“Mom, my throat hurts.”
How many times do we hear this in a year? Especially right now, in this weird transition between winter and spring. It’s the time of year when germs just seem to run amok, and then to pour lemon juice on a papercut, pollen comes swooping in!
Coughs, sore throats, fevers and headaches, noses that run like a faucet in all the yuckiest colors of the rainbow – we see it all here at High Hopes, especially in the winter and spring. But there’s one kind of sore throat that is unarguably the worst of them all: strep throat.
So how can you tell the difference between strep throat, allergies, a cold, or even a stressed out set of vocal chords from a little too much “How Far I’ll Go” karaoke? What can you do about it if it is strep throat? Just how worried should you be about strep?
This blog post will do its best to answer those questions and more.
So What Exactly Is It?
Strep throat is a bacterial infection. Most sore throats are caused by viruses, usually some variation of the common cold, but strep is a whole different animal. Literally! Bacteria are unicellular prokaryotic organisms, which is a scientific way to say they’re really really tiny and simple living creatures.
Human bodies are the prime home environments for many bacteria. We serve as their food and their incubators. And Group A Streptococcus are the “Love It or List It” of bacteria families. They’ll move right into your nose, throat, and tonsils and settle in, and then they’ll take over the whole neighborhood.
About 5 out of 20 children with sore throats are playing host to these bacteria, and 2 out of 20 adults with sore throats too.
Signs & Symptoms
Strep throat is famous for the throat pain it brings, topping out on the sore throat pain scale for many children and adults. So much pain and swelling in the tonsils and throat can cause difficulty swallowing, a decrease in appetite, and general irritability, especially in young children.
But the pain isn’t the only symptom to watch out for. Strep throat is accompanied by a fever, which can often climb to above 101°F and last for two full days or more. In addition, headaches plague many suffering from a strep infection, and some complain of nausea and stomachaches. Young children may even experience vomiting as a result of strep.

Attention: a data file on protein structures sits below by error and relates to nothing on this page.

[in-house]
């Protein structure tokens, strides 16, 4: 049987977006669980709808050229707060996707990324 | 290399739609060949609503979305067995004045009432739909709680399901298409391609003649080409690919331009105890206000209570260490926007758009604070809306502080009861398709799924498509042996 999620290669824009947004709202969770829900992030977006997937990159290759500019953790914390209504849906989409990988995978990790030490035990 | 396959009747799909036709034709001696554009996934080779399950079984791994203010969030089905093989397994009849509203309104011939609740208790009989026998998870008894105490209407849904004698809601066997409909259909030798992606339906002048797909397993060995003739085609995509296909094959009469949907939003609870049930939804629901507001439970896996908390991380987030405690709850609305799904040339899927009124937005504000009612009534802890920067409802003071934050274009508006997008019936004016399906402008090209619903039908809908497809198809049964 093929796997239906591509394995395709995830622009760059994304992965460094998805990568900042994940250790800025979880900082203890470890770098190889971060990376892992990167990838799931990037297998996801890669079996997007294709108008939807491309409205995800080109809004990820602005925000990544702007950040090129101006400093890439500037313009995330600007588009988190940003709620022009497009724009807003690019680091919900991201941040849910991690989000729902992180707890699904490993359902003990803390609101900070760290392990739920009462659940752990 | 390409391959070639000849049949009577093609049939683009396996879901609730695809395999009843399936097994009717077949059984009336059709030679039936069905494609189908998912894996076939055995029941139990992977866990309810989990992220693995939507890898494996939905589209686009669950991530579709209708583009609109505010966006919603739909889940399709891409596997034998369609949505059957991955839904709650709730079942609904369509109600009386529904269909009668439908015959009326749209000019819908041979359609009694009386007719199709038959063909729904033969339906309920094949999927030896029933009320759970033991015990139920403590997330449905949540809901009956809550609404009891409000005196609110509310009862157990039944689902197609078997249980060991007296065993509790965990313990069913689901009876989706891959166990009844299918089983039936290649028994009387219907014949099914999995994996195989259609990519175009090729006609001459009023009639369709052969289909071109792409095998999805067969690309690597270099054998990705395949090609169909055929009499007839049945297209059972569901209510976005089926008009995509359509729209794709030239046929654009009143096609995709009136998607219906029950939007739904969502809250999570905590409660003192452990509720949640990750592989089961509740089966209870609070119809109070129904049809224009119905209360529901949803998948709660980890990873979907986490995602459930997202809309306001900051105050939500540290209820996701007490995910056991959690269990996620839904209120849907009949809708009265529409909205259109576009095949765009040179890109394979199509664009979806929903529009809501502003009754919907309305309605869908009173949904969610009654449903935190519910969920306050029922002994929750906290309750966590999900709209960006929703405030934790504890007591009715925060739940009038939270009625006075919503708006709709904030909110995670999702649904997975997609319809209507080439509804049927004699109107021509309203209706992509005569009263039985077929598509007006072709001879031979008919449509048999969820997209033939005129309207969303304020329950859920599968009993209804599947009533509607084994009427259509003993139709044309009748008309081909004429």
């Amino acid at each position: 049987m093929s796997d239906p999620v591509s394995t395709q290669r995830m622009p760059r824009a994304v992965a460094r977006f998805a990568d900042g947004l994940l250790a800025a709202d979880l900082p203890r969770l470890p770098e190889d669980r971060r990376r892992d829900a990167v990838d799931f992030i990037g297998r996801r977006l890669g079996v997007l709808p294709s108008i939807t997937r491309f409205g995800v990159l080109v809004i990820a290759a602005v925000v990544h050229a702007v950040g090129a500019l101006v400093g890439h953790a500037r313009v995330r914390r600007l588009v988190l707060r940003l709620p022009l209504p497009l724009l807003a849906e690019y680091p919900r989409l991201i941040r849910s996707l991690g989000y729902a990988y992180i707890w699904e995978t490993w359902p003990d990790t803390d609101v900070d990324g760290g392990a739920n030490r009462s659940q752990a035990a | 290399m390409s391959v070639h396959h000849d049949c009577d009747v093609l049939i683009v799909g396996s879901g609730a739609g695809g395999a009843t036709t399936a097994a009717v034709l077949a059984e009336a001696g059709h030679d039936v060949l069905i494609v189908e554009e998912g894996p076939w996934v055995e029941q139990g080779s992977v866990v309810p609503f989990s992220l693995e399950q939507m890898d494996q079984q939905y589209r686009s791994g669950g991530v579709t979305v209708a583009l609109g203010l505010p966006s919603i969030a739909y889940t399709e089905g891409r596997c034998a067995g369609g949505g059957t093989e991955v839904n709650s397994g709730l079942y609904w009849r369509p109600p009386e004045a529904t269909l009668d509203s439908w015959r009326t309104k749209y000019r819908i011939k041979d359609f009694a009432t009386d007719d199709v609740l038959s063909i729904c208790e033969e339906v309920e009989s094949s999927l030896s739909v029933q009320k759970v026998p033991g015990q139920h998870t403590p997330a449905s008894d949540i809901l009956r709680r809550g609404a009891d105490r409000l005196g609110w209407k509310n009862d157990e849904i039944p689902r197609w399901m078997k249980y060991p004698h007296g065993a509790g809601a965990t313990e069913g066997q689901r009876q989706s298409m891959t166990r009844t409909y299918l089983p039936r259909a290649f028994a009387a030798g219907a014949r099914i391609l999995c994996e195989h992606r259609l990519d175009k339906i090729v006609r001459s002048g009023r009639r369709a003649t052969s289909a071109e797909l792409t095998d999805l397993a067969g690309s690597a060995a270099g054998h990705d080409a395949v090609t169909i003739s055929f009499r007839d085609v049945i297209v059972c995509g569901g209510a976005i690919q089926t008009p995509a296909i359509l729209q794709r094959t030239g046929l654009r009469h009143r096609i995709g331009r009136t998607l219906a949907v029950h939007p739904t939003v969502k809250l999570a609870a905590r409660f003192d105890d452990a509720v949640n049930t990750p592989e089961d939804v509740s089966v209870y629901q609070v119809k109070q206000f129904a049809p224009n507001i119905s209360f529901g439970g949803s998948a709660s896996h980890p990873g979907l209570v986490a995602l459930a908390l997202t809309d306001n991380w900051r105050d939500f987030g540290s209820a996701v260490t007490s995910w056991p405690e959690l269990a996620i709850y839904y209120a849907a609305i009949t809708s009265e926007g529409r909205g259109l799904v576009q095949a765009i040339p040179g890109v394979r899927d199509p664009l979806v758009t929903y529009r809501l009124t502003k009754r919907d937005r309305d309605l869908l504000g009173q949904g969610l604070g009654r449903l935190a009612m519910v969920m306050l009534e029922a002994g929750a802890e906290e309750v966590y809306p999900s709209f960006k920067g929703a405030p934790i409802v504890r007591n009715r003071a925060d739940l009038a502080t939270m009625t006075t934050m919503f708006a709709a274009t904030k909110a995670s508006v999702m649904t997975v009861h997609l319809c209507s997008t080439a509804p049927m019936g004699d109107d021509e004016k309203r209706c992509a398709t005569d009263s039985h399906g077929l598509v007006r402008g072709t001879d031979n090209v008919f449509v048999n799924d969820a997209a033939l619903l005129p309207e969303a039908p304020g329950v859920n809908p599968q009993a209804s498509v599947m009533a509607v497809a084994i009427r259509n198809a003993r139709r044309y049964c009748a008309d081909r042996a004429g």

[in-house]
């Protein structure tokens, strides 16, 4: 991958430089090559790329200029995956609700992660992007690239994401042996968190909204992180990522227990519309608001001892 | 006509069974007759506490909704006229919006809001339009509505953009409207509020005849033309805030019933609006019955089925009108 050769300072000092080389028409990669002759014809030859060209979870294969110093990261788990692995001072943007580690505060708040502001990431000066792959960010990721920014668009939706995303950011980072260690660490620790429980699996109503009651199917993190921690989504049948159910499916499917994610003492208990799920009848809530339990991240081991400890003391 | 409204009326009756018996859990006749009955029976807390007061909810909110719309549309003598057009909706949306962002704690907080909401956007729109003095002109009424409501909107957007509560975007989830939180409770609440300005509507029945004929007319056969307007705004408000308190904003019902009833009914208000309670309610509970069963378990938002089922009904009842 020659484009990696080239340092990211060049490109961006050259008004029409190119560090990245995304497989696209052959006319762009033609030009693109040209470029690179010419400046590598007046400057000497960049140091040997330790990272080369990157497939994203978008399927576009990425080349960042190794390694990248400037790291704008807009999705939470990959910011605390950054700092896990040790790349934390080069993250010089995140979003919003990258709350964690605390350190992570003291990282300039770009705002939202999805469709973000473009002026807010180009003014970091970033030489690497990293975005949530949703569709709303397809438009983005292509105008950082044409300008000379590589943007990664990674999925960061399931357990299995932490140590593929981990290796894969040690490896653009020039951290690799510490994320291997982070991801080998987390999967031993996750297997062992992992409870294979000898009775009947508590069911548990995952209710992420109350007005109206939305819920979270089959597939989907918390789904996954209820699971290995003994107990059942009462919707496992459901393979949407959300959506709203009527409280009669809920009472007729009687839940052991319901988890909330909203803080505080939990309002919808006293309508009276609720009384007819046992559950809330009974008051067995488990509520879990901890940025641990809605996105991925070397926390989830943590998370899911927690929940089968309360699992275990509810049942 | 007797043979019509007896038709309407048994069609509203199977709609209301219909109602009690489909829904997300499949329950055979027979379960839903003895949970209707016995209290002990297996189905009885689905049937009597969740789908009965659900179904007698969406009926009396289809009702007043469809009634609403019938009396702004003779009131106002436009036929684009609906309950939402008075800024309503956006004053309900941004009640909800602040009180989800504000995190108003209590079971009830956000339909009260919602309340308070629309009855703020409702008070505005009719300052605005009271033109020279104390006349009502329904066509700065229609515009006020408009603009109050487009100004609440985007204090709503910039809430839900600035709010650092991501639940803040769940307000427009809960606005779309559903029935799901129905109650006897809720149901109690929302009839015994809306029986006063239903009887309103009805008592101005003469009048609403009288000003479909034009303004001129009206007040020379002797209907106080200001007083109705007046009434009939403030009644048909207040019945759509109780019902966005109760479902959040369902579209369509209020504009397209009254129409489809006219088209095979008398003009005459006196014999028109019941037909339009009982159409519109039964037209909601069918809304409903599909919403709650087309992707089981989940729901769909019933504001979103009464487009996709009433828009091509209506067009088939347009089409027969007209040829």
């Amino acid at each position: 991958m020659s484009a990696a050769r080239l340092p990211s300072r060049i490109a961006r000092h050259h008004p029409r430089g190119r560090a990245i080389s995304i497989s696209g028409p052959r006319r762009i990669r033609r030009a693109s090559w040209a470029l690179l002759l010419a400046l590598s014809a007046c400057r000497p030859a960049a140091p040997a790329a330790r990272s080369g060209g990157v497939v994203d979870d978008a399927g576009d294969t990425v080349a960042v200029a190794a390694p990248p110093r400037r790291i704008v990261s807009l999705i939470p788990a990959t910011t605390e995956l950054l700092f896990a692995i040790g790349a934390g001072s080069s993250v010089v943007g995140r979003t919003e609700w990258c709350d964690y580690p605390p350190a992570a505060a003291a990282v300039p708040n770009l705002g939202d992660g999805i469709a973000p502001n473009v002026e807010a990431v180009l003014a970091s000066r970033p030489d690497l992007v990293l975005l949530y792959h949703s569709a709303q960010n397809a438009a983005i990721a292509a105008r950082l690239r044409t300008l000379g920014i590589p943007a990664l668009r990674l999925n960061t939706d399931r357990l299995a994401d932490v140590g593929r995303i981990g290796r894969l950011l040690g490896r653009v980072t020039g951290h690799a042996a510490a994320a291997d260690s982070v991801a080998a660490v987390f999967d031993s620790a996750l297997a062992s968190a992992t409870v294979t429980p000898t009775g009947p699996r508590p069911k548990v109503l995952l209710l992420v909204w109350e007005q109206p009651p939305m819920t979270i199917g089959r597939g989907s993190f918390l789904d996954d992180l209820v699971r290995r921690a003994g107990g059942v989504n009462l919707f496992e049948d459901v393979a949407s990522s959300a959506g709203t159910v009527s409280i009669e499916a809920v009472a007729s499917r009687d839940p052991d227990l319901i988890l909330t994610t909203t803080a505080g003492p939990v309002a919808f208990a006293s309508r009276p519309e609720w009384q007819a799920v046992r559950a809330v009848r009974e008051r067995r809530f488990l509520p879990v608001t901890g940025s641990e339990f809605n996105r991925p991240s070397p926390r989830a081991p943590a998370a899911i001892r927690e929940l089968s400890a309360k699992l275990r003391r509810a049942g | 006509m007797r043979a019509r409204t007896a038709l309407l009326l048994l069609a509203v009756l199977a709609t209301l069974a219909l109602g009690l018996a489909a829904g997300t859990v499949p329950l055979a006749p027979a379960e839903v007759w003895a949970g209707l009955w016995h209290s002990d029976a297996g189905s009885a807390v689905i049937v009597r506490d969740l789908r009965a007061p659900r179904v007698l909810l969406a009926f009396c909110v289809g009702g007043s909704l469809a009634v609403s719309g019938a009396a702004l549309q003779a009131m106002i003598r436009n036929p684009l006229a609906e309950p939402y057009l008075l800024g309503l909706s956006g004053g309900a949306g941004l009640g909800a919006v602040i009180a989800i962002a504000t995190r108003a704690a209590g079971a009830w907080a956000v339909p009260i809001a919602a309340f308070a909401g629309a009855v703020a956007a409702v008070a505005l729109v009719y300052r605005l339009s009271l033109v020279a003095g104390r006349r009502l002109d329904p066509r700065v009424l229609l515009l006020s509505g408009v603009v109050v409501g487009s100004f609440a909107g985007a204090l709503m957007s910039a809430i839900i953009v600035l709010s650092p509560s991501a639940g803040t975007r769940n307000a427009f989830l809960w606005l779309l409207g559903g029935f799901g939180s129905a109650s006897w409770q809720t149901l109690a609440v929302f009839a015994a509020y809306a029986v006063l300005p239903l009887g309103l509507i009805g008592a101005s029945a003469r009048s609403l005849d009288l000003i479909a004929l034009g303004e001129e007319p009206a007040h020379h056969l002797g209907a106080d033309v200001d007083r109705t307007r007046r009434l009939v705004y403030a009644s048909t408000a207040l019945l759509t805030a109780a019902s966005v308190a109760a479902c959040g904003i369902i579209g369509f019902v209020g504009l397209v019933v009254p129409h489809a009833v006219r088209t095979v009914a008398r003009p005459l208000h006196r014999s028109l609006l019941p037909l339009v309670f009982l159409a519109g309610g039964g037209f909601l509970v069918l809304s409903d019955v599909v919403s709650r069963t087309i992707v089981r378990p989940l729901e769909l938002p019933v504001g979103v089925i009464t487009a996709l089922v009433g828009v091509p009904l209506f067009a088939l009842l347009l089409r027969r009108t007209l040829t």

Telltale visual signs of strep throat may also appear in the mouth, in the form of white streaks or patches on the tonsils and uvula, or tiny dark red spots called petechiae on the roof of the mouth. Swollen lymph nodes that can be achey or tender often come with strep as well.
In some cases, strep throat can involve sores called impetigo. It may also cause a rash, usually due to a co-occurring infection of scarlet fever. These prominent rashes usually occur primarily on the torso and diaper area. Some have described the distinct presentation of this rash as looking like goose bumps on a sunburn.
Every person will experience strep throat differently. Some people will experience all of these symptoms, some may only experience one or two, and still others may never even notice that they had it at all.
It’s important to remember that not all sore throats are strep throat. The vast majority of sore throats are due to colds, other viruses, or allergies. Most of the time, when coughing, runny nose, hoarseness, and pink eye come with a sore throat, these symptoms point to a cold or virus as the culprit, not group A strep. An exception to this rule is found in infants, in whom thick nasal discharge has been observed as a symptom of strep throat, in combination with other common strep symptoms.
But the best way to tell if a sore throat is strep is to visit your doctor or pediatrician. There are rapid, throat-swab tests that can diagnose group A streptococcal infections within minutes. False negatives are possible, and some cases of strep are harder to pinpoint, so throat cultures are another option your doctor can perform. These lab tests can use fluids from the infected persons’ throat to identify strains of strep that might be rarer or less prevalent.
There are some complications associated with strep, with varying levels of severity. The most common complications are sinus and ear infections, but some more serious complications can occur. This is another excellent reason to visit a doctor anytime you suspect strep.
How Is It Spread? Who Can Get It?
Strep throat is very contagious.
There is no vaccine for strep. No human is truly immune to it, though some are less likely to show symptoms than others. These lucky few are known as asymptomatic carriers, and despite never falling victim to strep’s nasty tricks, they can nevertheless serve as contagious hosts for the bacteria. This is why strep is so difficult to eradicate, and why it seemingly never fails to make the rounds in its favored seasons of spring and fall.